With Babiators, engineer-entrepreneur has found her place in the sun
Standing under a shimmering, South Carolina sun, Molly Fienning, A.B. ’02, had her eyes on the sky as a line of fighter jets landed nearby. She stood alongside a group of Marine Corps families who had turned out to greet their loved ones after a training mission. While waiting for her husband, Ted Fienning, A.B. ’01, to land his jet, she noticed something—nearly all the parents wore sunglasses in the midday glare, but their young children did not.
“The kids were squinting into the sun and complaining about not being able to see the jets and their dads,” recalled Fienning, an engineering sciences concentrator at the Harvard John A. Paulson School of Engineering and Applied Sciences.
Fienning, who had worked in the tech industry before marrying her husband and moving to a Marine Corps base in rural Beaufort, South Carolina, saw a potential entrepreneurial venture. Her idea was to produce lightweight, durable, and stylish sunglasses for babies and young children. In May, 2011, Babiators was born.
The Fiennings enlisted the help of friends and fellow Harvard alumni Carolyn, A.B. ’03, and Matthew Guard, A.B. ’02, consultants who were looking for the right entrepreneurial niche. The couple latched onto Babiators, lightweight sunglasses that are produced from soft rubber, which bends more easily than plastic frames. Those rubber frames make glasses that are durable, and also feel more comfortable on a child’s sensitive skin, so he or she will likely wear them for a longer period, Fienning explained.
Since the potential for lost or damaged sunglasses keeps many parents from buying them for young kids, Babiators launched with a rock solid guarantee—if a customer’s sunglasses are misplaced or broken within a year, the company will send a free replacement pair.
In the beginning, Molly and Carolyn made cold calls to stores from their kitchen tables. Within 30 days, they had recouped their initial investment in the firm, and after only six months, Babiators were being sold in 300 stores.
“Babiators took off really quickly,” Fienning said. “We focused a lot of our marketing dollars on educating customers. Kids get about three times the amount of sun as an average adult and, due to their larger pupils and clearer lenses, more UV rays penetrate their eyes and can cause irreversible damage.”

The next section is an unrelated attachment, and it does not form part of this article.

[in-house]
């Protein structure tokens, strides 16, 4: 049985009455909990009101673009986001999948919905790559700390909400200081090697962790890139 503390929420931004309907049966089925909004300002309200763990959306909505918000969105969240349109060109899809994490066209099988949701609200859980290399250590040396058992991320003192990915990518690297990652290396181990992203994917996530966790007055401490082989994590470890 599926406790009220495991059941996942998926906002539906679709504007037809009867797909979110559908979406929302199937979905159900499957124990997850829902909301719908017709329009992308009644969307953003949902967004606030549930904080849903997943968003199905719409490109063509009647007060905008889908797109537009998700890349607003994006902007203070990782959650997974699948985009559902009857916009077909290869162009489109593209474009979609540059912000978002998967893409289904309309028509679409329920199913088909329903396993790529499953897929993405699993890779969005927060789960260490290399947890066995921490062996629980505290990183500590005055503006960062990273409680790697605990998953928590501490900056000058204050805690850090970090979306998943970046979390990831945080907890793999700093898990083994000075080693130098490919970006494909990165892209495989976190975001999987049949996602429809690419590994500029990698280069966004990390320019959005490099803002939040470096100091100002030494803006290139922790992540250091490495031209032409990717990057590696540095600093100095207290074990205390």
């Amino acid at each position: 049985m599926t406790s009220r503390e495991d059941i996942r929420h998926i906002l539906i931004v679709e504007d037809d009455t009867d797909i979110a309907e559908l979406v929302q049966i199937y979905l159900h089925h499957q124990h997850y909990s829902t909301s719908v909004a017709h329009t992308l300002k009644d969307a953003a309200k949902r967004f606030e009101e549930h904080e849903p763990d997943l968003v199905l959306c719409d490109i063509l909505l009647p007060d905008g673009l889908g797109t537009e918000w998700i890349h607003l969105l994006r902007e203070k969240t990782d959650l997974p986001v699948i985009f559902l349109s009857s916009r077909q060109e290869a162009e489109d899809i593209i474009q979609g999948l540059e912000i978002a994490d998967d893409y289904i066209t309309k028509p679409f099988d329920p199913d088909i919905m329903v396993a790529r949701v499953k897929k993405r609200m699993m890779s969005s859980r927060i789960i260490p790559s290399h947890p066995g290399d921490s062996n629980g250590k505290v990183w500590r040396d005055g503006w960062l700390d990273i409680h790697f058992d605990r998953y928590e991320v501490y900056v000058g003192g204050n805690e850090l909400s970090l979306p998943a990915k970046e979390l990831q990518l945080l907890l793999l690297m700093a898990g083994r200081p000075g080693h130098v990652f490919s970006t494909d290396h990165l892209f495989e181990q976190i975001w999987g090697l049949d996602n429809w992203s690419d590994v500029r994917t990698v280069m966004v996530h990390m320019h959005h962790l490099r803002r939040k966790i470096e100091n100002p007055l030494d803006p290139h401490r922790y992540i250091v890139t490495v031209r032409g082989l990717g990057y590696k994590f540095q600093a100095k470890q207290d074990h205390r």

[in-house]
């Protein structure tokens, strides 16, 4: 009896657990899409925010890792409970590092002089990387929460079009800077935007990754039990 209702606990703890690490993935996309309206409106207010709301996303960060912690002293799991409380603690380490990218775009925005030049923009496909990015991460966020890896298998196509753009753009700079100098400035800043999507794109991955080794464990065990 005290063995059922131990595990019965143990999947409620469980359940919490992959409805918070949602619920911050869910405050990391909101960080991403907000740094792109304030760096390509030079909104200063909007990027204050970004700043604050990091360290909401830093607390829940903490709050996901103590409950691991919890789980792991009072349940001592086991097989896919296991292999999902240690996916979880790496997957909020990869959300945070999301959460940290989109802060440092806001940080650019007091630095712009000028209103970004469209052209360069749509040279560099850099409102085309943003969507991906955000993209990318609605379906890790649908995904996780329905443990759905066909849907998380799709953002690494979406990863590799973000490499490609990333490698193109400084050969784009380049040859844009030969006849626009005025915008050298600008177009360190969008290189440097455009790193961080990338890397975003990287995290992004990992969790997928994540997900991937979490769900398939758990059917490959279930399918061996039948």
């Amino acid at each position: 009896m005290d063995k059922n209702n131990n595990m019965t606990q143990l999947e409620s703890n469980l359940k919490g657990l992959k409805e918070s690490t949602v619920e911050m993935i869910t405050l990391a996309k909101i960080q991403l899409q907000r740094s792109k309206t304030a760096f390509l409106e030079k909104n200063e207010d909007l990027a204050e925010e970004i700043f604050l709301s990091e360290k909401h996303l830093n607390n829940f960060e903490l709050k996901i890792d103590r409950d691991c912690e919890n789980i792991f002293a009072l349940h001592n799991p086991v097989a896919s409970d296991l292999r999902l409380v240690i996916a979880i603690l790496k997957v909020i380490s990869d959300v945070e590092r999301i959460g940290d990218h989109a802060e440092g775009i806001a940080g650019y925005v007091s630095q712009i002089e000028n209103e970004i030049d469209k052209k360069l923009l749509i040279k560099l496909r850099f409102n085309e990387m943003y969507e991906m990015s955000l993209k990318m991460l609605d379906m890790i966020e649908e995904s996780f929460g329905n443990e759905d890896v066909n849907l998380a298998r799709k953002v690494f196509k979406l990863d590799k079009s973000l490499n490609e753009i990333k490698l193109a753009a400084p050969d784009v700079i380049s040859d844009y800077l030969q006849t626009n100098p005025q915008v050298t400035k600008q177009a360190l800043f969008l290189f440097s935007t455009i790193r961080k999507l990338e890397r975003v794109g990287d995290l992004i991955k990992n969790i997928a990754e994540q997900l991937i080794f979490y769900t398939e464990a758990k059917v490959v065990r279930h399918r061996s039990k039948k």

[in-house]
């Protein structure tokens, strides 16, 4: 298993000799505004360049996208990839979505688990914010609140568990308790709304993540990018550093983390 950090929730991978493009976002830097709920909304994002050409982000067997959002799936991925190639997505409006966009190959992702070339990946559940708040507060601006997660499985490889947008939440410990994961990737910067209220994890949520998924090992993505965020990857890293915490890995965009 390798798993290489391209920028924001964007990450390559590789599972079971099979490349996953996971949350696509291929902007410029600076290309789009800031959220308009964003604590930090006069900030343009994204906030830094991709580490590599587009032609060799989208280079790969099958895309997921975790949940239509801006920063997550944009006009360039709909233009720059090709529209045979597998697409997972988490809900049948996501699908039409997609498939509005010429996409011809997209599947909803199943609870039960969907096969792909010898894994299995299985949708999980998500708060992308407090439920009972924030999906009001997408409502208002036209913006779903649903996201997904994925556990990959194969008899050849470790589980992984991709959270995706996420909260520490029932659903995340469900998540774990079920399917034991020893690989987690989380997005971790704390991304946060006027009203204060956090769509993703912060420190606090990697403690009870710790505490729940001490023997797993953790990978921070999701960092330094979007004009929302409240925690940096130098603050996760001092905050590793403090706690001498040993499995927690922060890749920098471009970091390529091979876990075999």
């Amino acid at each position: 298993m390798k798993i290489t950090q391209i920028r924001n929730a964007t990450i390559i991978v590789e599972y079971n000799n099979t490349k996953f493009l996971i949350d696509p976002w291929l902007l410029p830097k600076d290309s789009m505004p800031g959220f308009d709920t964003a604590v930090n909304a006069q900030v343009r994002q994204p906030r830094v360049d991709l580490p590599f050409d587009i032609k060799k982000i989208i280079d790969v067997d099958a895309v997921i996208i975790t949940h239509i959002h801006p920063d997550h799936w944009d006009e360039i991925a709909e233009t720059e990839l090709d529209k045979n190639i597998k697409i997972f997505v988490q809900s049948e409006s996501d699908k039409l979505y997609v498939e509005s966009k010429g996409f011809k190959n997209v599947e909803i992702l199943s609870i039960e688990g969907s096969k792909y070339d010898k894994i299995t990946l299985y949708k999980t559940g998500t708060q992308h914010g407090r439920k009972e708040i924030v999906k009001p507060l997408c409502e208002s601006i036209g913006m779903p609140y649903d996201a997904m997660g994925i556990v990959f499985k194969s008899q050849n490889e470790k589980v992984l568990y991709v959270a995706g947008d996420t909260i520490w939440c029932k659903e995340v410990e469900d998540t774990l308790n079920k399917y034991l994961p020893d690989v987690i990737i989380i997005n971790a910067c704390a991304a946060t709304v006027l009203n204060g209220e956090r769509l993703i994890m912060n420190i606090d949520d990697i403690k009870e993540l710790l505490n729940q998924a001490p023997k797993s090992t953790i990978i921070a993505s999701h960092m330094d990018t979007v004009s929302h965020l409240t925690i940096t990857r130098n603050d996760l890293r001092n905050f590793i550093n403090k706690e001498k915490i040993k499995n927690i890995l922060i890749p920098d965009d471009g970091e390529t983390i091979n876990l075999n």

That eye safety message resonated with parents, including celebrities like Neil Patrick Harris and Jennifer Garner, whose kids sported Babiators for the paparazzi. The fact that the colorful, kid-friendly sunglasses make for adorable photo ops (while providing 100 percent UV protection) helped propel the business at a lightning pace. Within nine months, they had secured Nordstrom as their first major account. That quick expansion led to a few growing pains for the fledgling firm.
Fienning recalls the excitement she and her co-founders felt when their product was featured on “The Ellen DeGeneres Show,” receiving a glowing stamp of approval from the influential host. When the episode cut to commercial, Fienning’s joy transformed to frustration as the Babiators site instantly crashed due to an overwhelming number of visitors.
“That definitely taught us a lesson in being over-prepared,” she said. “We learned a lot about scale and to be ready for more than what you think is coming your way.”
The co-founders took those lessons to heart as the firm has continued to grow. Babiators recently sold its one-millionth pair of sunglasses and distributes its products to 3,000 stores and 45 countries. In celebration of the company’s fifth birthday, they gave away 10,000 pairs of sunglasses in less than 2.5 hours.
Now that the company’s place in the market has been firmly established, Fienning is turning more of her attention to the Babiators educational campaign. Currently, only about 30 percent of adults safeguard their kids’ eyes from the sun.
“The question that has driven us from day one has been, ‘What difference is our company going to make in the world?’ Products come and go. For us, Babiators is about getting the word out and protecting kids’ eyes,” she said.